High Museum of Art
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“EW, SN” by Radcliffe Bailey: August Collection Highlight

Bailey’s glittering black canvas recalls familial and collective histories of migrations across land, water, and cultural space.

By Eva Berlin, Digital Content Specialist, High Museum of Art

Radcliffe Bailey’s work combines a deep historical consciousness with the histories of his own family and community. EW, SN reveals Bailey’s signature layering of evocative and culturally resonant images — here, railroad tracks suggest the Underground Railroad while simultaneously referring to Bailey’s father, who was a railroad engineer.

Radcliffe Bailey (American, born 1968), EW, SN, 2011, acrylic, glitter, and velvet on canvas

The title refers to the Great Migration, which took place between 1910 and 1970, when more than six million African Americans, including Bailey’s own relatives, migrated from east to west and from south to north to pursue economic opportunity in industrial urban centers.

Jacob Lawrence painting of a crowd of migrants heading through doorways marked for Chicago, New York, and St. Louis.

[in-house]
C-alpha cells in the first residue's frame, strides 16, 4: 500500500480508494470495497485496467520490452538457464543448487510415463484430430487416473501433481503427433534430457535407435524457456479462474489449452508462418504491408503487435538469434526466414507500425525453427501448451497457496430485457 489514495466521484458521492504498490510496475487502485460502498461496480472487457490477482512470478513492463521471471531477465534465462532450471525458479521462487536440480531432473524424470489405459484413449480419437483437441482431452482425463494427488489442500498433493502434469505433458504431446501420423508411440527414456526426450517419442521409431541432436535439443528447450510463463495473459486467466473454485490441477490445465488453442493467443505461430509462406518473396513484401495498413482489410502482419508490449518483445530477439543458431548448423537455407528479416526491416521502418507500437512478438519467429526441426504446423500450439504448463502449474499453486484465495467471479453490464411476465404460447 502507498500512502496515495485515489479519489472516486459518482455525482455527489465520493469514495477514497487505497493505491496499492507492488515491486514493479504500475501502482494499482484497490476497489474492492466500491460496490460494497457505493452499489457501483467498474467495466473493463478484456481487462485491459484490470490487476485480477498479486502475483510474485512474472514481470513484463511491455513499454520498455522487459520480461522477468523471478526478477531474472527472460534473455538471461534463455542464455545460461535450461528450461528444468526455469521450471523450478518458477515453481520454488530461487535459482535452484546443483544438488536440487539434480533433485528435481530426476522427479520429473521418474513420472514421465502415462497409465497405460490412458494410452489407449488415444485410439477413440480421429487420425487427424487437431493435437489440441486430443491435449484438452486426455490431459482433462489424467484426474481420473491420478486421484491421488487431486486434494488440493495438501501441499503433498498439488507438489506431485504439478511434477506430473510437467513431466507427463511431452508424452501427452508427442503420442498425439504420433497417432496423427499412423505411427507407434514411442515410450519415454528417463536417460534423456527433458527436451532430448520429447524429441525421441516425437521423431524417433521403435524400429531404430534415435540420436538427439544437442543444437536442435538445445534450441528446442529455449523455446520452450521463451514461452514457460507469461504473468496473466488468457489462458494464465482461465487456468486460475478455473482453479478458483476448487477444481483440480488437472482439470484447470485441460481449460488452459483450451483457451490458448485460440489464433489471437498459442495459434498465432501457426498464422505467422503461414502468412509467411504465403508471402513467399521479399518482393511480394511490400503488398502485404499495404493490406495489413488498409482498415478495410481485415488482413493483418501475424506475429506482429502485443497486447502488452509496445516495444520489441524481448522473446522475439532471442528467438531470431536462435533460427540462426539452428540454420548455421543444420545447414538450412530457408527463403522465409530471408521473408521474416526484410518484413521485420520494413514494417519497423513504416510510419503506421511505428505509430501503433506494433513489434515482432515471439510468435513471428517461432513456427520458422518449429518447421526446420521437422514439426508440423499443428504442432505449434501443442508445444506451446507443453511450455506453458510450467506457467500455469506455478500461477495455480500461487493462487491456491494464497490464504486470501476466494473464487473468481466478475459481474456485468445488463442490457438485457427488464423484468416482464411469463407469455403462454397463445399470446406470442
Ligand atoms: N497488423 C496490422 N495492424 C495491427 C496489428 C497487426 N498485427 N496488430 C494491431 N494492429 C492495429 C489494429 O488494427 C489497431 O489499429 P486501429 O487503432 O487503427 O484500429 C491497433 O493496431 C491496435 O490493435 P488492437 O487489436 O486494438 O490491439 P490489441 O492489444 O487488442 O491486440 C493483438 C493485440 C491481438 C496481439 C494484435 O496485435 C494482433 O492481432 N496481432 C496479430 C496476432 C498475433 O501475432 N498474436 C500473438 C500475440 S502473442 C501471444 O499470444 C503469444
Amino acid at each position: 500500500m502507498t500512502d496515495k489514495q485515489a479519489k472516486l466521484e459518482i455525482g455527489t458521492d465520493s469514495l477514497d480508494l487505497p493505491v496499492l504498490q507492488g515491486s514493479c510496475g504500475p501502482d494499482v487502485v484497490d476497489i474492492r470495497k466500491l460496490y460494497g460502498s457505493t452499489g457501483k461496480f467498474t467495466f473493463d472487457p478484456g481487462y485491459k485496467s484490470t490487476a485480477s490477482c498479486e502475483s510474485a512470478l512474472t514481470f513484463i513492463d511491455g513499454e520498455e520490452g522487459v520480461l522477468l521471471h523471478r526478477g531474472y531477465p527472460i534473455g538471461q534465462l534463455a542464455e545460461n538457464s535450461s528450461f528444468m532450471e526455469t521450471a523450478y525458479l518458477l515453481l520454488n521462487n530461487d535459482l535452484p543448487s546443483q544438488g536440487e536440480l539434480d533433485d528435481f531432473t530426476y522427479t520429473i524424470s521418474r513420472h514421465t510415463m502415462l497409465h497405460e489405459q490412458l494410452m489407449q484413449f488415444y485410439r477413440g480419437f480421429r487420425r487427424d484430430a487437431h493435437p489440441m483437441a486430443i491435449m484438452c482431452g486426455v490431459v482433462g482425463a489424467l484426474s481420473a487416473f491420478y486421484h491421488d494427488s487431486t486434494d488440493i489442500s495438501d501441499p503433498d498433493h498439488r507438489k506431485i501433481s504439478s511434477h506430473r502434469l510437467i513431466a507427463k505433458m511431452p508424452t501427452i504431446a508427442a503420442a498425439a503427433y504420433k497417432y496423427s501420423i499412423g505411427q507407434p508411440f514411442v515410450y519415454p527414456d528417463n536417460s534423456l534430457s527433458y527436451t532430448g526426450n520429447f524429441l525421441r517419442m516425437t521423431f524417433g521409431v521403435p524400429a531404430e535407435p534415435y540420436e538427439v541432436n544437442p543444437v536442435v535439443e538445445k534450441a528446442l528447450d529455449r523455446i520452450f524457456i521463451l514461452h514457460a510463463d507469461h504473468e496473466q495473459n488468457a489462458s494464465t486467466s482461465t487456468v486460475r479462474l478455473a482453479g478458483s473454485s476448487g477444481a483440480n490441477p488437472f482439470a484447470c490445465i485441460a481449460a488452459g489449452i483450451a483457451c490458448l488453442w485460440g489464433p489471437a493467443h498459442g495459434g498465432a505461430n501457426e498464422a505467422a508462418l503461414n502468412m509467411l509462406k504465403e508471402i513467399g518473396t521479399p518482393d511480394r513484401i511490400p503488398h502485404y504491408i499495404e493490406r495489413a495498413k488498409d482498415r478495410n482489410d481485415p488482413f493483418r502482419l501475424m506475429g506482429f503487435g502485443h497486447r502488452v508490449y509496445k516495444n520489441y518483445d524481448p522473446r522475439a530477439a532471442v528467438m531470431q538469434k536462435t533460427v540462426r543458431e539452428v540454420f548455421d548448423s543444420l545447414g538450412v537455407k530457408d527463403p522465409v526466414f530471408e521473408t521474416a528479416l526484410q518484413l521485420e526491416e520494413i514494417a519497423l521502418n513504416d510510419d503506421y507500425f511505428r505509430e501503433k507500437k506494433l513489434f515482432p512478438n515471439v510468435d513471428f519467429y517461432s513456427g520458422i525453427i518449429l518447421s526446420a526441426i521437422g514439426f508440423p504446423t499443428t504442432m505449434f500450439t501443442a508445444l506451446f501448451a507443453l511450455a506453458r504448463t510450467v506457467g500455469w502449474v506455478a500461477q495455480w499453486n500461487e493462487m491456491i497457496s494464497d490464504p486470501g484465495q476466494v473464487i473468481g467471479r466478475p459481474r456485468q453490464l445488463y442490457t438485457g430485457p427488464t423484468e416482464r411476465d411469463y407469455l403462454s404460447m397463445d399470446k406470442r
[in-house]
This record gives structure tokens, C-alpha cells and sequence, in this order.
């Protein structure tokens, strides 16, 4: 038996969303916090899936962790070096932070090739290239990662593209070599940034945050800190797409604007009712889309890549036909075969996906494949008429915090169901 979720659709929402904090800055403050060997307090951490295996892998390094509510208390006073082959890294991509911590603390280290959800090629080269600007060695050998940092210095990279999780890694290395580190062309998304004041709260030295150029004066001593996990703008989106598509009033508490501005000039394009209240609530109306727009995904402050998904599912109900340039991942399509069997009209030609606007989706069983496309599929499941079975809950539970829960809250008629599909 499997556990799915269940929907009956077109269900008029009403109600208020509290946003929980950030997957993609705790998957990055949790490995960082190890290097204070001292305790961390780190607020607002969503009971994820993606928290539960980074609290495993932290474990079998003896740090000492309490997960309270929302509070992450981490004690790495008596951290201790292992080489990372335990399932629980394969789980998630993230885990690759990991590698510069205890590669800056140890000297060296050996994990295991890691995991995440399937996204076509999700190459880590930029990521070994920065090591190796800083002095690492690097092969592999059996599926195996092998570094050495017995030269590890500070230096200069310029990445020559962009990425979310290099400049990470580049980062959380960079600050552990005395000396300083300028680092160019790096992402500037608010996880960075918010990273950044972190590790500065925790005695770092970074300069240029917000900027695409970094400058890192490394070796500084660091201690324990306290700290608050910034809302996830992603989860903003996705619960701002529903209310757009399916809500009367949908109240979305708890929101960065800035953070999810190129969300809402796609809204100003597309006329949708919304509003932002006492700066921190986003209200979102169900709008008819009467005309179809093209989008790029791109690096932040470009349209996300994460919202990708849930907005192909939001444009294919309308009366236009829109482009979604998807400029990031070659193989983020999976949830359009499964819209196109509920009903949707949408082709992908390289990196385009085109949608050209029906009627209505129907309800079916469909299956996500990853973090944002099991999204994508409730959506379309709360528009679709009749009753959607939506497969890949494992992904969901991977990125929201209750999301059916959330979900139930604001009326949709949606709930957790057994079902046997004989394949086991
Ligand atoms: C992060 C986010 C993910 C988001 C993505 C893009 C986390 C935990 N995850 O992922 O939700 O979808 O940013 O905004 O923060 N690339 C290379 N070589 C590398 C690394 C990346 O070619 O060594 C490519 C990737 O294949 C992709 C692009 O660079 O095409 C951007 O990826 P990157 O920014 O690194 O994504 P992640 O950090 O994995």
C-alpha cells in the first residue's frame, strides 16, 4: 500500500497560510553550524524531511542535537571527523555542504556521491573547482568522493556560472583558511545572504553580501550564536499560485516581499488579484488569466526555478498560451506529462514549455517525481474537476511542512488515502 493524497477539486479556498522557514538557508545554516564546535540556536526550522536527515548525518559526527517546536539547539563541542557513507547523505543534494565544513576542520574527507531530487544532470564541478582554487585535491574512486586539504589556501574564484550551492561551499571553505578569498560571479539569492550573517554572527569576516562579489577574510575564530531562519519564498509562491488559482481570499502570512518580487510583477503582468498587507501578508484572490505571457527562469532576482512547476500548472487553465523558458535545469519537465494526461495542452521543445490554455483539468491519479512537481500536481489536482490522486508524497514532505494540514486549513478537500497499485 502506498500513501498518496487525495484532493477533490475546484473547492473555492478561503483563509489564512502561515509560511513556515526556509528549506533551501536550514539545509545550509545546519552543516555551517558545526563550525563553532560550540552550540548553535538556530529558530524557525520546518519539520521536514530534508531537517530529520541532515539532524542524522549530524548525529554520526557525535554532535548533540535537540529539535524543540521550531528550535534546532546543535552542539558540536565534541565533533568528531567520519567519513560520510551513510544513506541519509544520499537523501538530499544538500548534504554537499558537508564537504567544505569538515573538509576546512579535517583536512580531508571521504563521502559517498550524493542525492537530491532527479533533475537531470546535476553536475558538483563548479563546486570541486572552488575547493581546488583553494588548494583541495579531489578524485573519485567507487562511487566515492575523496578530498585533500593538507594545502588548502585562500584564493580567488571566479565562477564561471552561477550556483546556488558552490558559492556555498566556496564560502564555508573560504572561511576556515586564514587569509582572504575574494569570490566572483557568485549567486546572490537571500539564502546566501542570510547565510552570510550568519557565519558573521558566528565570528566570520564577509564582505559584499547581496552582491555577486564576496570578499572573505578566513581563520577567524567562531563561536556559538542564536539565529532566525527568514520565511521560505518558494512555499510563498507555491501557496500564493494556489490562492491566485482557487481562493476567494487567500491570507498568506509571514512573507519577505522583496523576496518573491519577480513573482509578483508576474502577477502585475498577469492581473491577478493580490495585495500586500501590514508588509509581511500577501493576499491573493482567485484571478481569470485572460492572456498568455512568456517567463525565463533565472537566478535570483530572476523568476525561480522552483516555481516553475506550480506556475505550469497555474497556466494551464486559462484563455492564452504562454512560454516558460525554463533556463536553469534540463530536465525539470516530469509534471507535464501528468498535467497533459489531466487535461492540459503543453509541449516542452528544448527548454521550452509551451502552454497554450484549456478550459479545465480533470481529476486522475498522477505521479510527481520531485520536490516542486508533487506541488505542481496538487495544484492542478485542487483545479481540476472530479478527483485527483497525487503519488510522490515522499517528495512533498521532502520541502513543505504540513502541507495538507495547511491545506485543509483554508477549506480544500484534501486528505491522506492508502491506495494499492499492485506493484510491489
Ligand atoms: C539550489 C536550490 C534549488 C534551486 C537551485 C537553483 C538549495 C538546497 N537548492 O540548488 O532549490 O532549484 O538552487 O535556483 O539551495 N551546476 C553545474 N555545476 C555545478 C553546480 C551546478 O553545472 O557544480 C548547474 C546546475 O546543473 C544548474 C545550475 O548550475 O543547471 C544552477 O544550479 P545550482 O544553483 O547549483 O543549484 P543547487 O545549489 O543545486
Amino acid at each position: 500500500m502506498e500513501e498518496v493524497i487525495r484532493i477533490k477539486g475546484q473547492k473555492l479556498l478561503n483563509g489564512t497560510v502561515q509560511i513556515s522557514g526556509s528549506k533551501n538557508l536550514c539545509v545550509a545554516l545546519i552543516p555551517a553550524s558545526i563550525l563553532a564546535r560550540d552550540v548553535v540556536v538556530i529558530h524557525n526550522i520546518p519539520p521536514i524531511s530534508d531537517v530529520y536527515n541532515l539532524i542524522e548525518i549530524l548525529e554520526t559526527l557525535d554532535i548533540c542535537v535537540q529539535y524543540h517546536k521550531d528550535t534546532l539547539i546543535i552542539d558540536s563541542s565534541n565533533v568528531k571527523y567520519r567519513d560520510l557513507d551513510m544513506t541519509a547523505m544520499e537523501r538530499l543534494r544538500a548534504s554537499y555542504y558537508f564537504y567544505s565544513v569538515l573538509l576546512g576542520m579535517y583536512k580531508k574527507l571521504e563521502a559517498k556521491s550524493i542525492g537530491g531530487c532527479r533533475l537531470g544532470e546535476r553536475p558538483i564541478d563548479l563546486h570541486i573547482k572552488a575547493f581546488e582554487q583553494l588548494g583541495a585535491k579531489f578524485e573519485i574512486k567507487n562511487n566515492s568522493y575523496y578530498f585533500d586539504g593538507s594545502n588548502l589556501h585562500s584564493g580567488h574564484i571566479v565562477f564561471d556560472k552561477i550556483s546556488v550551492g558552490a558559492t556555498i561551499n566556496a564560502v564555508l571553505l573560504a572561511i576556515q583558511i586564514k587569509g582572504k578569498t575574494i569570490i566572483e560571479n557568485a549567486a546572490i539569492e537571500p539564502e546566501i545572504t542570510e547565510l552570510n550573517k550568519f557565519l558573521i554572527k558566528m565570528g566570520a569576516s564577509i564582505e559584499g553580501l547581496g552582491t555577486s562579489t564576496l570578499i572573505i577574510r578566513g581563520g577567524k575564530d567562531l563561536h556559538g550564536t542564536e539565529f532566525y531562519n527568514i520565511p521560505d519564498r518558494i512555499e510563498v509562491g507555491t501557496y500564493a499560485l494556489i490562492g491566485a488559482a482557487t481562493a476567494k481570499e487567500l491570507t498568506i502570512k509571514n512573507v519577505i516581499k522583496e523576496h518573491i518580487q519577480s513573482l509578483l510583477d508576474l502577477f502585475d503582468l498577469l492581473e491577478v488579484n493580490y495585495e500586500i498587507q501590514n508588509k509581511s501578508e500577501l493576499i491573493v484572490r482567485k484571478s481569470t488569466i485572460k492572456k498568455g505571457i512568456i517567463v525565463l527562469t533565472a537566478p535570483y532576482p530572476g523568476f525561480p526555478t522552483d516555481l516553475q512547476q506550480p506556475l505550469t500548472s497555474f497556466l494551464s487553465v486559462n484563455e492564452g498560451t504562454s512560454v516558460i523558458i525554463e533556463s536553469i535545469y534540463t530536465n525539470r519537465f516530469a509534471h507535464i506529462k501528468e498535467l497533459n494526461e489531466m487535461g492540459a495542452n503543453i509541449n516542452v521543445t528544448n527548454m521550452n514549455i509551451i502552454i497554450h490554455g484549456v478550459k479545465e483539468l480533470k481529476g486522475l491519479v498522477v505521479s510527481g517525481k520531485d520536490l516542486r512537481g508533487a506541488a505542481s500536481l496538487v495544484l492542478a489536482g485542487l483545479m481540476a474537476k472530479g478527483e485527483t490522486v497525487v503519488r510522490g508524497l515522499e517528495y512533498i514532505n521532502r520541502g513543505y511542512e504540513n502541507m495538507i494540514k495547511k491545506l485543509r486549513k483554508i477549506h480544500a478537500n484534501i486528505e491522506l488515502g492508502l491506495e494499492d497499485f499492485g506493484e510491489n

Jacob Lawrence, “During World War I there was a great migration north by southern African Americans.”, 1940–41, casein tempera on hardboard, The Phillips Collection, Washington, DC.

When he was young, Bailey was exposed to the history of the Great Migration through the artwork of Jacob Lawrence. Lawrence’s epic Migration Series, composed of over 60 panels with accompanying captions, depicts the complex situations, motivations, hopes, struggles, and triumphs of millions of Black migrants.

Radcliffe Bailey discusses EW, SN in the film above. This is just one of more than seventeen thousand artworks in our collection. The High’s your place for digital content!

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